George Washington Never Lived in The White House

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George Washington chose the site for the White House in 1791, but he never lived there. John and Abigail Adams were the first president and first lady to move into the White House, which was still under construction at the time. Since then, every president has lived in the White House while in office.

The Empire State Building has its Own Zip Code

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The Empire State Building is so large, that it even has its own ZIP code. That’s right, 10118 is exclusively reserved for the skyscraper. Having its own ZIP code helps manage the massive amount of mail and packages that flood in every day. Plus, it’s just one more thing that makes this historic landmark stand out even more in the bustling city that never sleeps.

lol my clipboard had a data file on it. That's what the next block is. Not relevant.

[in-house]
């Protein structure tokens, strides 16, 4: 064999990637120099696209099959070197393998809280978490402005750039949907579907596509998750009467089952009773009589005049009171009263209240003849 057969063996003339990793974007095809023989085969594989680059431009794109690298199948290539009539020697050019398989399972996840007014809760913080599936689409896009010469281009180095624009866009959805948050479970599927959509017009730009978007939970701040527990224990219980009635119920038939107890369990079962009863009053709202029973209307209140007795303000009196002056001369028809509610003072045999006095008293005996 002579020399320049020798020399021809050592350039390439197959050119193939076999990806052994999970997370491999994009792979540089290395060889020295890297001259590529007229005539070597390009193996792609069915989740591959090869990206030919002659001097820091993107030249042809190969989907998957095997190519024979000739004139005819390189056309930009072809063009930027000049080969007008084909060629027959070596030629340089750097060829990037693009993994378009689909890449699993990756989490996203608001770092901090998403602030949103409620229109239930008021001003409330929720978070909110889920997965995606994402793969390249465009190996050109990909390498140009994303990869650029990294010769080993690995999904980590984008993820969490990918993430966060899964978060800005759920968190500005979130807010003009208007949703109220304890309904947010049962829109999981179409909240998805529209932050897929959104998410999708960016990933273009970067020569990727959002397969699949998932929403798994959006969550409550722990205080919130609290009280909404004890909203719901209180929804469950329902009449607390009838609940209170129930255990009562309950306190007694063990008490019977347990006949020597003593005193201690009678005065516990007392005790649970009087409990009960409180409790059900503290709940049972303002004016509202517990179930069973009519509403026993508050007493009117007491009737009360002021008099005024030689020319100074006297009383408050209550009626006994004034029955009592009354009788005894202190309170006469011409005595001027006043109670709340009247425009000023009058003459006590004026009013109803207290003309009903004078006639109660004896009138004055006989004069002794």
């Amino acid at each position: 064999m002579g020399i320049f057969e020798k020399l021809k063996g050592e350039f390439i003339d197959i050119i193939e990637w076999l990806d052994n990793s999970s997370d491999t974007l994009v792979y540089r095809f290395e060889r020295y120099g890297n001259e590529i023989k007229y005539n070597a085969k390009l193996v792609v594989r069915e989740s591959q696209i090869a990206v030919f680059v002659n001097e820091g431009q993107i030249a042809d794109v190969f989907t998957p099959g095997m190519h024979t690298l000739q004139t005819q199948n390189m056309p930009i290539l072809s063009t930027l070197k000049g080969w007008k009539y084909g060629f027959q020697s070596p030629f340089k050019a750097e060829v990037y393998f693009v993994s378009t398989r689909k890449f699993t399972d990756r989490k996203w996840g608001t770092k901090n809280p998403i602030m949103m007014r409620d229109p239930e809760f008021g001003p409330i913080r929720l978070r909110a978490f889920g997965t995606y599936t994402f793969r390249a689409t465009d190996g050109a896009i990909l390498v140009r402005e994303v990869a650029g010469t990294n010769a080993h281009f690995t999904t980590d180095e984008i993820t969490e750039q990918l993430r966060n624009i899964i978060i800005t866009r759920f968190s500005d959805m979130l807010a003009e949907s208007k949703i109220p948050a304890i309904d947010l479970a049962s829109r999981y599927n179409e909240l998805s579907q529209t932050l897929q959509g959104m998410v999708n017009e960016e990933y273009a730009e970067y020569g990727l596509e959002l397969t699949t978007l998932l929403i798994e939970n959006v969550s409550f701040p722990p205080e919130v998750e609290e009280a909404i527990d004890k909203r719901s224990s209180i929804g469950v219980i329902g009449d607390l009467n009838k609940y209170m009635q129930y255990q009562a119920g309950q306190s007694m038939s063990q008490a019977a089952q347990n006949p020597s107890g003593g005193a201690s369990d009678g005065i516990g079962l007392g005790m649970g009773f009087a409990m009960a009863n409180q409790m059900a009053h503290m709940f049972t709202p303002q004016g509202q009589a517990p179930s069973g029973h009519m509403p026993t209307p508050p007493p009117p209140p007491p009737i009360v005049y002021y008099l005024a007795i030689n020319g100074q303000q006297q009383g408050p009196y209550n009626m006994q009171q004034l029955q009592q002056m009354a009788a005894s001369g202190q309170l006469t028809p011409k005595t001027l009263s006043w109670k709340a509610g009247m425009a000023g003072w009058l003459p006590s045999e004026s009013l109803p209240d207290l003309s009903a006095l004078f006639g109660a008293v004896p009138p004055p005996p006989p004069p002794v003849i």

Niagara Falls was the First State Park

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Niagara Falls is one of the most recognizable waterfalls in the world. Niagara Falls State Park was the country’s first state park, created in 1885. It was designed by Frederick Law Olmsted, who also created Central Park in New York City.

The Largest Circulated Currency was the $10,000 Bill

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Not only was this the largest circulated currency but was also the only bill that didn’t picture a president. Instead, it pictured treasury secretary Salmon P. Chase, who later became the Supreme Court’s chief justice in 1864. But there’s a reason why you haven’t seen a $10,000 bill in circulation. The government stopped making them in 1969.

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Amy Watkins